Whether you are a snorkeler or a scuba diver, you will see an abundance of colors and impressive corals below the water’s surface. Being able to identify all the marine life you encounter will give you a greater appreciation of all your experience underwater. With so many different types of coral out there we have decided to make a list of the most common types of hard corals in our waters.
Lots of people mistakenly think of coral as simple rocks or even plants. Corals actually consist of small marine invertebrate called Coral Polyps and the exoskeleton that is their home.
There are many different types of coral underwater. All of the coral can be divided into two main types: Hard Coral and Soft Coral. For this post, we are going to talk about hard coral.
To read all about soft coral, click here.
What Is Hard Coral?
The term hard coral refers to a type of reef that is made from limestone (calcium carbonate). In simpler terms, hard coral will look like rocks on the outside but have a soft inside. As they complete their life cycle the next generation grows and pushes them further out. Because it takes so long for this to happen hard coral grows very slowly. This is why it should be such a high priority to protect and care for these reefs.
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Types Of Hard Coral
1. Staghorn Coral
This type of coral looks like little arms reaching out of the reef. They have branches that extend out of the hard coral base. They can grow as big as 7 feet (2 meters) tall and grow around 5-8 inches (12-20 centimeters) a year. You will most likely see Staghorn Coral (Acropora cervicornis) in the Caribbean and provides a great home to many types of fish.
2. Pillar Coral
Unlike Staghorn Coral, this doesn’t have any arms branching out of the main stacks. It grows straight up from the seabed to a height of around 9 feet tall (3 meters) tall. You will see Pillar Coral in waters up to 65 feet deep (20 meters) and even on ground that is not flat. Another name for Pillar Coral is Dendrogyra cylindricus.
3. Table Coral
Most coral is appropriately named, meaning they look like their name implies. Table Coral is no different. Instead of having branches, it forms a flat surface much like a round kitchen table. This allows them to absorb as much sunlight as it can get. The scientific name is Acropora.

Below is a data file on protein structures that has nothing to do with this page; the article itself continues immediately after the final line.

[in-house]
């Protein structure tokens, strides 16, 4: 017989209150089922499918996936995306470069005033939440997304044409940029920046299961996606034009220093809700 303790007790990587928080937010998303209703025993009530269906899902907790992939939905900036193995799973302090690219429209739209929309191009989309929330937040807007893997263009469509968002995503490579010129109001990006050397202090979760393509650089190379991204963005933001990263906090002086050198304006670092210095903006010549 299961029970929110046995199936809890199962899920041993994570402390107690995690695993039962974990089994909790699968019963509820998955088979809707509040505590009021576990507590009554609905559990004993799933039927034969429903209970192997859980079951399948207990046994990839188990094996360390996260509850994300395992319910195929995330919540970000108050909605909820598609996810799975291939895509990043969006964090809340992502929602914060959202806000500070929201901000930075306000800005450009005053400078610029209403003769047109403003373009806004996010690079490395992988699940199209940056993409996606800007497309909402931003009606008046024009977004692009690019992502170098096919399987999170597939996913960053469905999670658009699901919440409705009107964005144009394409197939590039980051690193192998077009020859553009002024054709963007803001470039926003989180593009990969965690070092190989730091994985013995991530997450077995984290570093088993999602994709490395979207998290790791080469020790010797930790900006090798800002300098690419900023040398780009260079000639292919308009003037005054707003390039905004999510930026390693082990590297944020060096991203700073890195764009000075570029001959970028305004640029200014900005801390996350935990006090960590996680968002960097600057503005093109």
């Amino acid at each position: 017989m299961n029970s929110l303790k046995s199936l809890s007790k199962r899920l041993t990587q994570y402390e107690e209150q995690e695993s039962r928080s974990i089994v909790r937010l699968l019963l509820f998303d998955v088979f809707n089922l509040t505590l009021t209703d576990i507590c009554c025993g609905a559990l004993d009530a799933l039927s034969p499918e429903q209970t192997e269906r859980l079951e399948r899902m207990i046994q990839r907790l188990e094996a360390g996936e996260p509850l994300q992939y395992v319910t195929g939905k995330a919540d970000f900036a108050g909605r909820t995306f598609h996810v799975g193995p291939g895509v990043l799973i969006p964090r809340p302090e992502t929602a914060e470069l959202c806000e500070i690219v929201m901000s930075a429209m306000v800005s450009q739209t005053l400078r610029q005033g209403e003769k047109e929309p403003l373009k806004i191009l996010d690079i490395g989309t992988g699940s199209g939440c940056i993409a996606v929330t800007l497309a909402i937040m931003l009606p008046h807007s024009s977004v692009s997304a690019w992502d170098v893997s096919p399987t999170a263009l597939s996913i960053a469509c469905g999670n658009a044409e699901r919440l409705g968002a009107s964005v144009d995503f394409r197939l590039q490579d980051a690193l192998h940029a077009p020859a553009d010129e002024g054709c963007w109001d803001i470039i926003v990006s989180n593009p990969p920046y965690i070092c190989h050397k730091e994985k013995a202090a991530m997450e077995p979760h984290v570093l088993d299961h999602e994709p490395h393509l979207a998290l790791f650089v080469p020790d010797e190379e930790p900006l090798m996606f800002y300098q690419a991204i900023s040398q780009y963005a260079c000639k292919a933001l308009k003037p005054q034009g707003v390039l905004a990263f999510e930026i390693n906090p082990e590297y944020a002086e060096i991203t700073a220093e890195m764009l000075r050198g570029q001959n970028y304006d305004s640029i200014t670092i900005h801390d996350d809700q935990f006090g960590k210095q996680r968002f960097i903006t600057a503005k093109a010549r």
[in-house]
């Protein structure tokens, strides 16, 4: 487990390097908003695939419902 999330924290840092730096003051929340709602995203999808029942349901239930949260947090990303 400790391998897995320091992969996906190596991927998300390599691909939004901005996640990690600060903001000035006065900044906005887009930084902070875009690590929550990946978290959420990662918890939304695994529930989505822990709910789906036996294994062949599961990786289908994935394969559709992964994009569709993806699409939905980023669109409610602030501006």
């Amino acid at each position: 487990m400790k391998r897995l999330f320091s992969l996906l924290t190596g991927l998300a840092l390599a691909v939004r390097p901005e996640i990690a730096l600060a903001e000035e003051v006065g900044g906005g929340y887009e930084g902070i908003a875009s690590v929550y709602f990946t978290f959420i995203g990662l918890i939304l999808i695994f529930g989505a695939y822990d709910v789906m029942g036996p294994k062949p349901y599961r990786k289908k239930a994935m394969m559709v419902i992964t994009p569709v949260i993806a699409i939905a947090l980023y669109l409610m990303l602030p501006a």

4. Brain Coral
From the Faviddae family, Brain Coral is aptly named for its striking resemblance to a brain. These spherical corals have a grooved surface the looks squishy and soft. These corals can grow an impressive 6 feet making them significant underwater structures. With an estimated lifespan of a shocking 900 years, this delicate coral is incredibly impressive.
5. Blue Coral
Blue Coral is one of the most vibrant hard coral around. It forms a circular design that is hard to miss when snorkeling or scuba diving. This type of coral is predominantly found in warmer waters on flat or even sloped ground. Blue Coral is also known as Heliopora coerulea.
6. Great Star Coral
Referred to as Monstraea Cavernosa the great star coral is one of the most beautifully intricate of the hard coral. This coral is usually found in warmer water like that of the Caribbean. It can have Polyps that can grow to the size of human fingers which come alive at night.
7. Tube Coral
Also known as Tubastraea this type of coral will be easy to identify. Large in size this type of coral is often found in tropical locations in a series of colors. Incredibly versatile this type of coral has a number of subspecies that vary in color and size.
8. Elkhorn Coral
For those that frequent the tropical Caribbean waters, you will likely come across Acropora Palmata, also known as Elkhorn coral. These delicate corals have the incredibly important job of being one of the keystones in a reef. Coral reefs tend to flourish in areas with Elkhorn corals as they home many reef fish, parrot fish, snappers and even lobsters. This fast growing coral is essential to a flourishing tropical reef.
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You will run into hard coral throughout your snorkeling and scuba diving days. Being able to identify the different types can help you to know where the elusive fish species are hiding. Having the extra knowledge will also help you navigate your way through the water without having to surface to find your bearings.